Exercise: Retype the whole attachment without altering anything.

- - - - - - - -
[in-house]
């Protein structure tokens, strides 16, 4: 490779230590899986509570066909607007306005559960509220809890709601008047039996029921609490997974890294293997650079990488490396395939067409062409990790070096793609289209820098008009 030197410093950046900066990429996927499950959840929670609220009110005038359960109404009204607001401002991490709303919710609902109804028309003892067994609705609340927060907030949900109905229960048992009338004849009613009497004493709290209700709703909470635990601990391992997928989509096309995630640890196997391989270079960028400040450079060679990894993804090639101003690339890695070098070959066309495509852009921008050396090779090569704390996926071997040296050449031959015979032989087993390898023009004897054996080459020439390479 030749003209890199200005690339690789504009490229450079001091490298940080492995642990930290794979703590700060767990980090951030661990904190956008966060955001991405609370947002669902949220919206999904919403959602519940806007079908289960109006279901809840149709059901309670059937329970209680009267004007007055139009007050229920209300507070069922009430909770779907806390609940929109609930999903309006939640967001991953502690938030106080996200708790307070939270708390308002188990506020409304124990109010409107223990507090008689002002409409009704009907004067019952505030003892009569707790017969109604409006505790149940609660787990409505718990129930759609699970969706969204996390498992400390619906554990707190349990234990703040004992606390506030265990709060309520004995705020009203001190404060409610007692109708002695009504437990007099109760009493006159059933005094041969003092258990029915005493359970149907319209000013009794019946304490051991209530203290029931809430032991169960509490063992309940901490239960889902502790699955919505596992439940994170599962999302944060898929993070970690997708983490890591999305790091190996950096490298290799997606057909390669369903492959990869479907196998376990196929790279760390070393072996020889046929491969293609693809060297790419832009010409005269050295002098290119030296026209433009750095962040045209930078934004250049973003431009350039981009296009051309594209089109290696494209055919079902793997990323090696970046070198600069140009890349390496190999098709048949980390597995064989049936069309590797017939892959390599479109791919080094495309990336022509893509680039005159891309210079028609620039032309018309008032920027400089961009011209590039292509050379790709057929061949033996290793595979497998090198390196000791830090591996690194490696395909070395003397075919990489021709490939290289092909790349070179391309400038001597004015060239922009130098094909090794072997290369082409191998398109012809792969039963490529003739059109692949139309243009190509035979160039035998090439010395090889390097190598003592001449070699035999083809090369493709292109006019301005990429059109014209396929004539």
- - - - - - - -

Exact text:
[in-house]
């Protein structure tokens, strides 16, 4: 490779230590899986509570066909607007306005559960509220809890709601008047039996029921609490997974890294293997650079990488490396395939067409062409990790070096793609289209820098008009 030197410093950046900066990429996927499950959840929670609220009110005038359960109404009204607001401002991490709303919710609902109804028309003892067994609705609340927060907030949900109905229960048992009338004849009613009497004493709290209700709703909470635990601990391992997928989509096309995630640890196997391989270079960028400040450079060679990894993804090639101003690339890695070098070959066309495509852009921008050396090779090569704390996926071997040296050449031959015979032989087993390898023009004897054996080459020439390479 030749003209890199200005690339690789504009490229450079001091490298940080492995642990930290794979703590700060767990980090951030661990904190956008966060955001991405609370947002669902949220919206999904919403959602519940806007079908289960109006279901809840149709059901309670059937329970209680009267004007007055139009007050229920209300507070069922009430909770779907806390609940929109609930999903309006939640967001991953502690938030106080996200708790307070939270708390308002188990506020409304124990109010409107223990507090008689002002409409009704009907004067019952505030003892009569707790017969109604409006505790149940609660787990409505718990129930759609699970969706969204996390498992400390619906554990707190349990234990703040004992606390506030265990709060309520004995705020009203001190404060409610007692109708002695009504437990007099109760009493006159059933005094041969003092258990029915005493359970149907319209000013009794019946304490051991209530203290029931809430032991169960509490063992309940901490239960889902502790699955919505596992439940994170599962999302944060898929993070970690997708983490890591999305790091190996950096490298290799997606057909390669369903492959990869479907196998376990196929790279760390070393072996020889046929491969293609693809060297790419832009010409005269050295002098290119030296026209433009750095962040045209930078934004250049973003431009350039981009296009051309594209089109290696494209055919079902793997990323090696970046070198600069140009890349390496190999098709048949980390597995064989049936069309590797017939892959390599479109791919080094495309990336022509893509680039005159891309210079028609620039032309018309008032920027400089961009011209590039292509050379790709057929061949033996290793595979497998090198390196000791830090591996690194490696395909070395003397075919990489021709490939290289092909790349070179391309400038001597004015060239922009130098094909090794072997290369082409191998398109012809792969039963490529003739059109692949139309243009190509035979160039035998090439010395090889390097190598003592001449070699035999083809090369493709292109006019301005990429059109014209396929004539």